In 1971 the Mini Cooper design was licensed in Italy by Innocenti and in 1973 to Spain by Authi (Automoviles de Turismo Hispano-Ingleses), which began to produce the Innocenti Mini Cooper 1300 and the Authi Mini Cooper 1300, respectively.
A new Mini Cooper named the RSP (Rover Special Products) was briefly relaunched in 1990 to 1991, with slightly lower performance than the 1960s Cooper. It proved so popular that the new Cooper-marked Mini went into full production in late 1991. From 1992 Coopers were fitted with a fuel-injected version of the 1275 cc engine, and in 1997 a multi-point fuel injected engine was introduced, along with a front-mounted radiator and various safety improvements
The Mini Clubman and 1275GT – 1969 to 1980
Mini clubman 1976
In 1969 under the ownership of British Leyland, the Mini was given a facelift by stylist Roy Haynes, who had previously worked for Ford. The restyled version was called the Mini Clubman, and sported a more square frontal look, similar to that of the much larger Austin Maxi. (In fact, the Clubman and 1275GT shared exactly the same indicator/sidelight assembly as the Maxi.) The Mini Clubman was intended to replace the upmarket Riley and Wolseley versions. A new model, dubbed the 1275GT, was slated as the replacement for the 998 cc Mini Cooper. (The 1275 cc Mini Cooper S continued alongside the 1275GT for two years until 1971.) The Clubman Estate took over where the Countryman and Traveller left off.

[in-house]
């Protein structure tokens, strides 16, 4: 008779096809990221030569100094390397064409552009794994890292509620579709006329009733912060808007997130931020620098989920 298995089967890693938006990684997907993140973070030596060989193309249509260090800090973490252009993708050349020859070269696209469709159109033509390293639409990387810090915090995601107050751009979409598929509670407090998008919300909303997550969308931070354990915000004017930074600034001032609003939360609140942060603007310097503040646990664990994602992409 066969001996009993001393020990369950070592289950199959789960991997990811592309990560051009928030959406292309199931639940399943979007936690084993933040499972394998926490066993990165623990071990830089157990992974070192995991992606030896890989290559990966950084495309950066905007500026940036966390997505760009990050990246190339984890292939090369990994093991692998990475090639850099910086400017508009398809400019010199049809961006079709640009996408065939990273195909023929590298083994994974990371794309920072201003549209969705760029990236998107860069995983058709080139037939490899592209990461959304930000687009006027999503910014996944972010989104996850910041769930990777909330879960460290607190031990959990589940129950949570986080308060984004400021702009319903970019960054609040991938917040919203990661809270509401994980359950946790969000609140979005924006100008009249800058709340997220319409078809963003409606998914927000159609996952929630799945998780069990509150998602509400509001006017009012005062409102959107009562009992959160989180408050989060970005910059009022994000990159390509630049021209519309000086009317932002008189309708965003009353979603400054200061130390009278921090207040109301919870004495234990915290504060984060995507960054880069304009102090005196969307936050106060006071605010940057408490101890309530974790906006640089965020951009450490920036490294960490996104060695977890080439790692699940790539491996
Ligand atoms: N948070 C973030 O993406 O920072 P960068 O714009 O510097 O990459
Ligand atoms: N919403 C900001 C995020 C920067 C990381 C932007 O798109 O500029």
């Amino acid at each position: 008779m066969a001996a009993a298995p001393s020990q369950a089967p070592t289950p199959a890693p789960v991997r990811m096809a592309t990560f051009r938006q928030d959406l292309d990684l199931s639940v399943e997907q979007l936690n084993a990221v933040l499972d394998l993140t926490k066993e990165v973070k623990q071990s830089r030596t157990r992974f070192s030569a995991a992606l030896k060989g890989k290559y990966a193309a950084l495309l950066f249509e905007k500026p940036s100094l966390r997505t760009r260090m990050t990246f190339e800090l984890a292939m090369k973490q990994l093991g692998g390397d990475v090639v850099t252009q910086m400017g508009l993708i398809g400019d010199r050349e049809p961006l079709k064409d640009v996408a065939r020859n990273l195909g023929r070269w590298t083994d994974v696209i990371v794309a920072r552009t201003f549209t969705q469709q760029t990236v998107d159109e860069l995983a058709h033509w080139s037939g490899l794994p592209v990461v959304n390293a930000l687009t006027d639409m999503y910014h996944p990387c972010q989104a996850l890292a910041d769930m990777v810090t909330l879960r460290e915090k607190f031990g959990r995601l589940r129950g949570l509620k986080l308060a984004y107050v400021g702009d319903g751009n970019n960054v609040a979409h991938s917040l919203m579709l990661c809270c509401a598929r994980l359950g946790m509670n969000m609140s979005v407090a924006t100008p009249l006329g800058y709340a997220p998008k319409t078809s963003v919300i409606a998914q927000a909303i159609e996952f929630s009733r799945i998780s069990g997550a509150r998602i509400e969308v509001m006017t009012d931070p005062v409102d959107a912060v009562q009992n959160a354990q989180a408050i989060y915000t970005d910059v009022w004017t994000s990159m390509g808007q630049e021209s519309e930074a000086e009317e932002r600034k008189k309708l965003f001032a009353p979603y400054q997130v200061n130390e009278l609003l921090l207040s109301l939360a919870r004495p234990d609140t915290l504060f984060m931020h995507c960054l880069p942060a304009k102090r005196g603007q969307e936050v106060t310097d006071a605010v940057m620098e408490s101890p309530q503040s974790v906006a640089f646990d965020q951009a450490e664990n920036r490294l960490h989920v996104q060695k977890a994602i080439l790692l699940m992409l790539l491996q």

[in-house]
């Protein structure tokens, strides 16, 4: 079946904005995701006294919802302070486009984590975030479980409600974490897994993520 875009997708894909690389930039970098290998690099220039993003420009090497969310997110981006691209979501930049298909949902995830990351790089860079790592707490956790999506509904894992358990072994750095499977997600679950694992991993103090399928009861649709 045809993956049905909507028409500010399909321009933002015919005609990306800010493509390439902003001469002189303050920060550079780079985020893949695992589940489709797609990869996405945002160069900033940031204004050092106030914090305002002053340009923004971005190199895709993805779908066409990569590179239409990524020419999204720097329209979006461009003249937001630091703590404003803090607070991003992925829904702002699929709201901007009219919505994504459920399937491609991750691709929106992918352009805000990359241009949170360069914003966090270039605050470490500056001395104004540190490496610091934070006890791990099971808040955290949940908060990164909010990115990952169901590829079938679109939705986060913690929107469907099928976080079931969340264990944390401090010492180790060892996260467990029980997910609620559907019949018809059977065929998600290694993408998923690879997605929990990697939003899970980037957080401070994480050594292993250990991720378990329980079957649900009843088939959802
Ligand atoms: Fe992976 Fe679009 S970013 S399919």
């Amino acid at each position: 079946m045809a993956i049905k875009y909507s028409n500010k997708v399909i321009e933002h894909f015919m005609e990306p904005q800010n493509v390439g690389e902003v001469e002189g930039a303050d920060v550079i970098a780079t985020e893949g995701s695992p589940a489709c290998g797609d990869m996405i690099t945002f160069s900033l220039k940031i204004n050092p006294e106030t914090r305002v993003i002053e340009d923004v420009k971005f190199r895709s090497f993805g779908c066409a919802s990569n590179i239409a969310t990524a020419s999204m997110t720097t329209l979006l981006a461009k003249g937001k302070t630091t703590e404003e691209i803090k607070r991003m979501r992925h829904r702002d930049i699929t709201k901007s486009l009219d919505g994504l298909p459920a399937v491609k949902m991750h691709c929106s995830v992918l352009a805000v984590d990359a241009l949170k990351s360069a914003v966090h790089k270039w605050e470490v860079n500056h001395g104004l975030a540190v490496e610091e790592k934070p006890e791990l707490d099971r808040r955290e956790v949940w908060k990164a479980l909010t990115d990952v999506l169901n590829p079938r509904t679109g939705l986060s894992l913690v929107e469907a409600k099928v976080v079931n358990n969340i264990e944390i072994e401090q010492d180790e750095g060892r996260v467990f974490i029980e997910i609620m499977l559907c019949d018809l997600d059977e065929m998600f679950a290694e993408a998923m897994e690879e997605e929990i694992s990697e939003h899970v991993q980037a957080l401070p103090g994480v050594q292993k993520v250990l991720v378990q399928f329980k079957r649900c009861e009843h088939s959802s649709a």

The 1275GT is often incorrectly described as the "Mini Clubman 1275GT". The official name was always just the "Mini 1275GT", and it was a separate, distinct model from the Clubman (albeit, it shared the same frontal treatment as the Mini Clubman, and was launched at the same time).
In 1971, the 1275 cc Mini Cooper S was discontinued, leaving the Mini 1275GT as the only sporting mini on sale in the UK for the rest of the decade. (Innocenti in Italy, however, continued making their own version of the Mini Cooper for some time.) While not as quick as a 1275 Mini Cooper S, the 1275GT was cheaper to buy, run, and insure. It was the first Mini to be fitted with a tachometer. It also featured a standard-fit close-ratio gearbox. Performance of the 1275GT was lively for the time, achieving 0–60 mph in 12.9 seconds, and the excellent midrange torque offered a 30–50 mph time in fourth gear of only 9 seconds. The bluff front-end, however, meant that the model would struggle to attain a 90 mph top speed. The 1275 cc A-series engine could be cheaply and easily tuned, though the cheap purchase price and prominent "sidewinder" door stripes meant that this model developed a reputation as something of a "boy-racer special" during the '70s and into the '80s.